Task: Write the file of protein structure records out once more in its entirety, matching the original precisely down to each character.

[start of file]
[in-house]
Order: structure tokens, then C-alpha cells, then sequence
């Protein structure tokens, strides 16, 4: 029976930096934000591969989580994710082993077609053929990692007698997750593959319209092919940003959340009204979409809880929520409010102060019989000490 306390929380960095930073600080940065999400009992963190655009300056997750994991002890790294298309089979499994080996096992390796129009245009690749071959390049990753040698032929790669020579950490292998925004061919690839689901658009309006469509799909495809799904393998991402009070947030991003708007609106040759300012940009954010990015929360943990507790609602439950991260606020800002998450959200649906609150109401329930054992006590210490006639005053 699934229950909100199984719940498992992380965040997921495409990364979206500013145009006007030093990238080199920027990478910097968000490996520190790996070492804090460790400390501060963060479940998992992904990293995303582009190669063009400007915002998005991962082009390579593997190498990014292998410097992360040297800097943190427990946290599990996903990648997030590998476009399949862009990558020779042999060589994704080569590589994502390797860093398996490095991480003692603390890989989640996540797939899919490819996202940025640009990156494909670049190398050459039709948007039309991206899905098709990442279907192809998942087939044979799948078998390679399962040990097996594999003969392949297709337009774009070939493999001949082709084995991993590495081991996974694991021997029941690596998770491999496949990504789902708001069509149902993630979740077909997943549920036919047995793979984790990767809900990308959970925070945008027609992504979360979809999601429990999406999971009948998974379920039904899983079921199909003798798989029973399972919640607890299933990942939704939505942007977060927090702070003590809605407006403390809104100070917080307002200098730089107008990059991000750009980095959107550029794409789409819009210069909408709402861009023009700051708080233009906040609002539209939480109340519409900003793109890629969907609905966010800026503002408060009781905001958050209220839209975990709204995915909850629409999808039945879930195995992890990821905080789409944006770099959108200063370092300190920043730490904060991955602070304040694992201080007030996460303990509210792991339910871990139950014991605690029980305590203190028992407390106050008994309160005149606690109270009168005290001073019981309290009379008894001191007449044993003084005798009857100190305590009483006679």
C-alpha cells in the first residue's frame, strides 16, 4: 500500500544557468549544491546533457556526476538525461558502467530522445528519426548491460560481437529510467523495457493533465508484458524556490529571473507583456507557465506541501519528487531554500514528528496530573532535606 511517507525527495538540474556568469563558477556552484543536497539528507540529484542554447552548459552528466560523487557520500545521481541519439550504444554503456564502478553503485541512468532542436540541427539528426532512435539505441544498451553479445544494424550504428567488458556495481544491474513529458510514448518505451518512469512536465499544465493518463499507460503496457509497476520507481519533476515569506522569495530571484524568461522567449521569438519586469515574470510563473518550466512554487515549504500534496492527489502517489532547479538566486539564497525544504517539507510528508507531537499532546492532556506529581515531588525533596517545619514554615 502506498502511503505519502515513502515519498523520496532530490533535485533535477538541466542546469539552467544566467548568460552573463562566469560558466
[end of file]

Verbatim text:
[in-house]
Order: structure tokens, then C-alpha cells, then sequence
């Protein structure tokens, strides 16, 4: 029976930096934000591969989580994710082993077609053929990692007698997750593959319209092919940003959340009204979409809880929520409010102060019989000490 306390929380960095930073600080940065999400009992963190655009300056997750994991002890790294298309089979499994080996096992390796129009245009690749071959390049990753040698032929790669020579950490292998925004061919690839689901658009309006469509799909495809799904393998991402009070947030991003708007609106040759300012940009954010990015929360943990507790609602439950991260606020800002998450959200649906609150109401329930054992006590210490006639005053 699934229950909100199984719940498992992380965040997921495409990364979206500013145009006007030093990238080199920027990478910097968000490996520190790996070492804090460790400390501060963060479940998992992904990293995303582009190669063009400007915002998005991962082009390579593997190498990014292998410097992360040297800097943190427990946290599990996903990648997030590998476009399949862009990558020779042999060589994704080569590589994502390797860093398996490095991480003692603390890989989640996540797939899919490819996202940025640009990156494909670049190398050459039709948007039309991206899905098709990442279907192809998942087939044979799948078998390679399962040990097996594999003969392949297709337009774009070939493999001949082709084995991993590495081991996974694991021997029941690596998770491999496949990504789902708001069509149902993630979740077909997943549920036919047995793979984790990767809900990308959970925070945008027609992504979360979809999601429990999406999971009948998974379920039904899983079921199909003798798989029973399972919640607890299933990942939704939505942007977060927090702070003590809605407006403390809104100070917080307002200098730089107008990059991000750009980095959107550029794409789409819009210069909408709402861009023009700051708080233009906040609002539209939480109340519409900003793109890629969907609905966010800026503002408060009781905001958050209220839209975990709204995915909850629409999808039945879930195995992890990821905080789409944006770099959108200063370092300190920043730490904060991955602070304040694992201080007030996460303990509210792991339910871990139950014991605690029980305590203190028992407390106050008994309160005149606690109270009168005290001073019981309290009379008894001191007449044993003084005798009857100190305590009483006679």
C-alpha cells in the first residue's frame, strides 16, 4: 500500500544557468549544491546533457556526476538525461558502467530522445528519426548491460560481437529510467523495457493533465508484458524556490529571473507583456507557465506541501519528487531554500514528528496530573532535606 511517507525527495538540474556568469563558477556552484543536497539528507540529484542554447552548459552528466560523487557520500545521481541519439550504444554503456564502478553503485541512468532542436540541427539528426532512435539505441544498451553479445544494424550504428567488458556495481544491474513529458510514448518505451518512469512536465499544465493518463499507460503496457509497476520507481519533476515569506522569495530571484524568461522567449521569438519586469515574470510563473518550466512554487515549504500534496492527489502517489532547479538566486539564497525544504517539507510528508507531537499532546492532556506529581515531588525533596517545619514554615 502506498502511503505519502515513502515519498523520496532530490533535485533535477538541466542546469539552467544566467548568460552573463562566469560558466